GB: Less pop-culture fan, more I watched television in the 80's like the propaganda videos they'd show those children's jihad summer camps -- I memorized the rhythms, the tropes, and would get in such shit for talking to my friends and family with the same acerbity that everyone spoke to each other with in sitcoms. I was watching old episodes of 21 Jump Street, as you do, and it had that feeling that if you just presented this verbatim -- the bombast, the zingers, the bad guys, the white high school kids, the bedazzling -- under the heading of comedy, it would KILL -- much like the movie Twister. But I didn't want to make some flat parody museum piece of an 80s show. I was more interested in putting the 80s cop aesthetic up against the current pale of boring procedural CSI shit -- putting their overeager, kick-the-door-down style up against the almost too-authentic drudgery of white-glove-lab cop shows. So you either send people from the present TO the 80s (and it becomes more about the era), OR you have a special division to save the city from the mediocrity of procedural TV cops, who have no interest in acclimating to or learning the contemporary ways to the contrary. They come in with blustery confidence that their ways are best -- not a fish out of water as much as a fish that brings its own Tupperware bowl.
HIH: If you were to travel back to the Reagan Era, what year would you pick, and what would you do?
GB: Gray's...Sports...Almanac. No, I might go to '83 and watch tapings of Golden Girls and Cosby, flying Pan Am between the two. Or play Short Round. I know I should probably explain the Internet to someone, or bring some anti-retroviral drugs, or broadcast videos of wars for the next 30 years and scream "See, it's NEVER going to stop, so quit now or you're mortgaging your grandchildren's lives!!!"...But I might just have sex with a young Bob Hoskins...This is precisely why I would not be on the list to send back.
HIH: Who or what inspires you as a writer?
GB: I like conversation, I'm a good Sicilian boy who loves nothing more than a big table full of interesting people with great food and wine and talking about big ideas and dramatizing those same questions, things I feel I want to respond to in the world, hypotheses I want to posit, but more importantly things I don't actually have any idea about. I also enjoy the fun of episodic storytelling where you know the characters and see them in hundreds of hours of situations and see them grow or not over years... I like laughing, and I like being wrong...changing my mind about something because of a new idea or point of view -- that's why I watch, so that's more or less probably why I write what I do.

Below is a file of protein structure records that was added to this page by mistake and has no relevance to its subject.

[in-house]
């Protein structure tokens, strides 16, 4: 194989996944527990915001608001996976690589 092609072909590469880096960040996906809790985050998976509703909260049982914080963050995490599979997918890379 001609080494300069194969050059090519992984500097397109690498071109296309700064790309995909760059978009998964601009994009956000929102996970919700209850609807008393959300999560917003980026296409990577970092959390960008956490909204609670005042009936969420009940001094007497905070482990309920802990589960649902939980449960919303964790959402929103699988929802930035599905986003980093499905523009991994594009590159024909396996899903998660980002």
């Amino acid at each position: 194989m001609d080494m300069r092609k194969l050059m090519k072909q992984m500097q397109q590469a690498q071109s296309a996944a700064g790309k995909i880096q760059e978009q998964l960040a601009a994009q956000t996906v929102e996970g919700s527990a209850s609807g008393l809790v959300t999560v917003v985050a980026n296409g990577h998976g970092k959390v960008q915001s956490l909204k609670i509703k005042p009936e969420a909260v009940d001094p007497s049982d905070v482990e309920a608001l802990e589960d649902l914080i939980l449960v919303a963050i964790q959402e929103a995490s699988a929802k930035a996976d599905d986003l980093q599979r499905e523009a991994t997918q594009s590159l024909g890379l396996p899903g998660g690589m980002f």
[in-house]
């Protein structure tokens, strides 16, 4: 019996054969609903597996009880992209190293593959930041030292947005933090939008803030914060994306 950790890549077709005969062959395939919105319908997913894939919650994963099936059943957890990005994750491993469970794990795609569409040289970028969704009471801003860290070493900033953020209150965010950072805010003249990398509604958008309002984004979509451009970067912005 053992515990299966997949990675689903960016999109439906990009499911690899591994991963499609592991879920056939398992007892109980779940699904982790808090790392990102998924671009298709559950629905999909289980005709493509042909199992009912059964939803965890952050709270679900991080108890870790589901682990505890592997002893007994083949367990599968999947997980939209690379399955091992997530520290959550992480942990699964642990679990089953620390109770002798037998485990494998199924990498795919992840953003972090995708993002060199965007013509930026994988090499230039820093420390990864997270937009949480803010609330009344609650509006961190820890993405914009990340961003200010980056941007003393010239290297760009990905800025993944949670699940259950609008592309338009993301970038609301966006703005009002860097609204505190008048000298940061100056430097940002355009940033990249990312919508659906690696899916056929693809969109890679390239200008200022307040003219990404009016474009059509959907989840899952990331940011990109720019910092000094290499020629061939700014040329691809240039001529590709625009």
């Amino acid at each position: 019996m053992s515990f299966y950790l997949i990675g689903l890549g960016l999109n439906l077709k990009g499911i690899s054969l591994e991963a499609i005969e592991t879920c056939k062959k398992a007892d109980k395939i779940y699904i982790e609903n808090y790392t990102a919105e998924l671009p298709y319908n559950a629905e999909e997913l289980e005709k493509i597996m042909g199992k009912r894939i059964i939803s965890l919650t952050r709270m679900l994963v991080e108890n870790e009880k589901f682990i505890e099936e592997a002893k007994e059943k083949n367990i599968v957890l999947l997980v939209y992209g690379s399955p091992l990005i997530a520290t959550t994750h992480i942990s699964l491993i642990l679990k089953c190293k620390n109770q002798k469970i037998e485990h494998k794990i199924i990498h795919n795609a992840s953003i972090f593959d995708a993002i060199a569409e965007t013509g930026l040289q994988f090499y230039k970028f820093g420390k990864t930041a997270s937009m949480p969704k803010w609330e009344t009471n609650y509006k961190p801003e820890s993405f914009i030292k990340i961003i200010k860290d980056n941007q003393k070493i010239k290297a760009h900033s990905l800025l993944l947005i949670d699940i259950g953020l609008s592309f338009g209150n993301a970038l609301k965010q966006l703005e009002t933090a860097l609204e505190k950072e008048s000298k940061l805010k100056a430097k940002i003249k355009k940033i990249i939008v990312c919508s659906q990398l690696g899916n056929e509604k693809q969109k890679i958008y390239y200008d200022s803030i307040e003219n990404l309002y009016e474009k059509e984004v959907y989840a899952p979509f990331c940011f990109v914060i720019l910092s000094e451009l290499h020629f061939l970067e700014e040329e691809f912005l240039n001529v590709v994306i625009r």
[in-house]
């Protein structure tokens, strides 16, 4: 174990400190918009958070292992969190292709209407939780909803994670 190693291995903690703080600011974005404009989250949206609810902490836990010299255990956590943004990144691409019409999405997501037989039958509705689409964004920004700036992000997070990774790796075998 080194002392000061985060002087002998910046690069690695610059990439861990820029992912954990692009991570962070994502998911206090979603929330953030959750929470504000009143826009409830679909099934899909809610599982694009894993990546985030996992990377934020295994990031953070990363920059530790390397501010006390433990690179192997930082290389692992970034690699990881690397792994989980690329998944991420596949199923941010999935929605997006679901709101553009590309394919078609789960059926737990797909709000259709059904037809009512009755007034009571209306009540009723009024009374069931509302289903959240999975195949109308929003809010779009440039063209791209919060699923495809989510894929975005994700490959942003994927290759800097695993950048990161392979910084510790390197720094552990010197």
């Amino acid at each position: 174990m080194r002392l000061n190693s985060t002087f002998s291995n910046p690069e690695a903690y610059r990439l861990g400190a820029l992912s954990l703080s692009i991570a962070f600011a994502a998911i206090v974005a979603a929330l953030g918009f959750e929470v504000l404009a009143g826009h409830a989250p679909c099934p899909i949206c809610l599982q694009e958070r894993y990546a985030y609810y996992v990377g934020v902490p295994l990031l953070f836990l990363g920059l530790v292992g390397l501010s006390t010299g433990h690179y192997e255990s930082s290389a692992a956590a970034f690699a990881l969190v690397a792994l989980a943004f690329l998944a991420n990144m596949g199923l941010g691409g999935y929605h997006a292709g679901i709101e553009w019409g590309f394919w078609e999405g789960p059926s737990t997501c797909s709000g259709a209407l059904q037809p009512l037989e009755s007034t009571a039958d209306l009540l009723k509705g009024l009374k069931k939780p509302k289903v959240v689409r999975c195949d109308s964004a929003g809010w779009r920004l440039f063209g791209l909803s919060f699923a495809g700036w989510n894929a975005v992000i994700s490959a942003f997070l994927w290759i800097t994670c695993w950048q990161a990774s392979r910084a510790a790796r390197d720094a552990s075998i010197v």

HIH: Tell us a little about your character, Bronx...
GB: Bronx is that inexplicable New Yorker that was in every 80s show, even if it took place in Tennessee -- there was always at least one tough guy from Brooklyn or Puerto Rican girl named "FERNANDEZ" from "the city." Bronx was born in NYC in the late 70's, where his father was a big mob boss, so becoming a cop is his way of trying to make good. He's at once the kind of dumb one and the one who consumed more television and political knowledge and trivia in his past life, that while great cocktail party in '85, is almost useless now as nobody has any idea who Geraldine Ferraro is or what the 227 finale was. He's also fucking GORGEOUS.
(L-R): Travis Van Winkle and Breaking Bad's RJ Mitte
HIH: Being on set, there must have been plenty of funny anecdotes to share...
GB: A lot of it came down to quickly changing costumes that were almost painted on. I'm a big boy, and my 34 jeans were real 80s 34s, not these vanity-sized American Eagle/Liz Claiborne "Oh my God I'm a 28 here!" Travis (Van Winkle) also had these white pants that were crazy tight. And any time either of us did stunts, jumps, running, even lunge-heavy blocking, we would bust the pants. Then for episode 2 where we're undercover as prostitutes, Travis had to be literally sewn into his dress. I wore spanks...seriously.